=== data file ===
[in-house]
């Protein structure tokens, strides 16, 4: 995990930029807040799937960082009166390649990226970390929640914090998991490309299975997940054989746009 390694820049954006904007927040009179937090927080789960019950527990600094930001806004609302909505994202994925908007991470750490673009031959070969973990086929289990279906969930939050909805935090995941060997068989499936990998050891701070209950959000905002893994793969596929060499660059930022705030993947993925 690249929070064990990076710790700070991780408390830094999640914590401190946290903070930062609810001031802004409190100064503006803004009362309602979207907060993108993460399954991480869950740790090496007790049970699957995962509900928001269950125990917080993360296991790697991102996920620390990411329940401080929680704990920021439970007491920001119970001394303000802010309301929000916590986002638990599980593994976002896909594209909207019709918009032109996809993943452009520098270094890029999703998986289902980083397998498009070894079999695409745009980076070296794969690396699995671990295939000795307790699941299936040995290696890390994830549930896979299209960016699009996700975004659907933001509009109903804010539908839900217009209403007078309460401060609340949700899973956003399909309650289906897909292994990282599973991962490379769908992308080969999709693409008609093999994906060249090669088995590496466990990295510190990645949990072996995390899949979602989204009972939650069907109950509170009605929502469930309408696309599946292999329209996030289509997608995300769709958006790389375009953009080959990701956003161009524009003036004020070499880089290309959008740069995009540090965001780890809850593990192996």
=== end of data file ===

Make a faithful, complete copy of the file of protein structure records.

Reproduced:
[in-house]
């Protein structure tokens, strides 16, 4: 995990930029807040799937960082009166390649990226970390929640914090998991490309299975997940054989746009 390694820049954006904007927040009179937090927080789960019950527990600094930001806004609302909505994202994925908007991470750490673009031959070969973990086929289990279906969930939050909805935090995941060997068989499936990998050891701070209950959000905002893994793969596929060499660059930022705030993947993925 690249929070064990990076710790700070991780408390830094999640914590401190946290903070930062609810001031802004409190100064503006803004009362309602979207907060993108993460399954991480869950740790090496007790049970699957995962509900928001269950125990917080993360296991790697991102996920620390990411329940401080929680704990920021439970007491920001119970001394303000802010309301929000916590986002638990599980593994976002896909594209909207019709918009032109996809993943452009520098270094890029999703998986289902980083397998498009070894079999695409745009980076070296794969690396699995671990295939000795307790699941299936040995290696890390994830549930896979299209960016699009996700975004659907933001509009109903804010539908839900217009209403007078309460401060609340949700899973956003399909309650289906897909292994990282599973991962490379769908992308080969999709693409008609093999994906060249090669088995590496466990990295510190990645949990072996995390899949979602989204009972939650069907109950509170009605929502469930309408696309599946292999329209996030289509997608995300769709958006790389375009953009080959990701956003161009524009003036004020070499880089290309959008740069995009540090965001780890809850593990192996």